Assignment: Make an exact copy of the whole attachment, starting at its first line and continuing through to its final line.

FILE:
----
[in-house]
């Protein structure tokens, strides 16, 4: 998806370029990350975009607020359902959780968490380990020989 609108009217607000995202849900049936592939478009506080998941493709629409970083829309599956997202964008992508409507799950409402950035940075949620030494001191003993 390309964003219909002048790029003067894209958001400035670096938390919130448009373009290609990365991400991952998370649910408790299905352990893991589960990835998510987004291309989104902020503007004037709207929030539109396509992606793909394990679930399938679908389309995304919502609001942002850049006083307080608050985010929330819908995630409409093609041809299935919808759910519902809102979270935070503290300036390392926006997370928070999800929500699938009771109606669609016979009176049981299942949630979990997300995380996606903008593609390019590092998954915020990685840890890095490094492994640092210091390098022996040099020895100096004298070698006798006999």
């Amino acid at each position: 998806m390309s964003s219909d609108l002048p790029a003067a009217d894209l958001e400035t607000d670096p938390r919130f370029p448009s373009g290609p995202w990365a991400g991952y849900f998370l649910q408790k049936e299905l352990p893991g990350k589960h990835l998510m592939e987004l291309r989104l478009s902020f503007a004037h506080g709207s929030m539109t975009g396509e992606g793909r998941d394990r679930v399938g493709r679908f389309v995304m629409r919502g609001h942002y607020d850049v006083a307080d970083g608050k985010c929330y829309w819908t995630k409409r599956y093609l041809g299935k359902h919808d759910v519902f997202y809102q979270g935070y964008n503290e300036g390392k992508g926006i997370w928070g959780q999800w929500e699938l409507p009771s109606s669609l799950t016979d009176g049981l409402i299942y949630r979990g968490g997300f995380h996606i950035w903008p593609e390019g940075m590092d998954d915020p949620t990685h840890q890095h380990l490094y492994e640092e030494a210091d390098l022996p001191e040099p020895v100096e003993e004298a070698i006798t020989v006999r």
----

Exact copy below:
[in-house]
């Protein structure tokens, strides 16, 4: 998806370029990350975009607020359902959780968490380990020989 609108009217607000995202849900049936592939478009506080998941493709629409970083829309599956997202964008992508409507799950409402950035940075949620030494001191003993 390309964003219909002048790029003067894209958001400035670096938390919130448009373009290609990365991400991952998370649910408790299905352990893991589960990835998510987004291309989104902020503007004037709207929030539109396509992606793909394990679930399938679908389309995304919502609001942002850049006083307080608050985010929330819908995630409409093609041809299935919808759910519902809102979270935070503290300036390392926006997370928070999800929500699938009771109606669609016979009176049981299942949630979990997300995380996606903008593609390019590092998954915020990685840890890095490094492994640092210091390098022996040099020895100096004298070698006798006999």
């Amino acid at each position: 998806m390309s964003s219909d609108l002048p790029a003067a009217d894209l958001e400035t607000d670096p938390r919130f370029p448009s373009g290609p995202w990365a991400g991952y849900f998370l649910q408790k049936e299905l352990p893991g990350k589960h990835l998510m592939e987004l291309r989104l478009s902020f503007a004037h506080g709207s929030m539109t975009g396509e992606g793909r998941d394990r679930v399938g493709r679908f389309v995304m629409r919502g609001h942002y607020d850049v006083a307080d970083g608050k985010c929330y829309w819908t995630k409409r599956y093609l041809g299935k359902h919808d759910v519902f997202y809102q979270g935070y964008n503290e300036g390392k992508g926006i997370w928070g959780q999800w929500e699938l409507p009771s109606s669609l799950t016979d009176g049981l409402i299942y949630r979990g968490g997300f995380h996606i950035w903008p593609e390019g940075m590092d998954d915020p949620t990685h840890q890095h380990l490094y492994e640092e030494a210091d390098l022996p001191e040099p020895v100096e003993e004298a070698i006798t020989v006999r």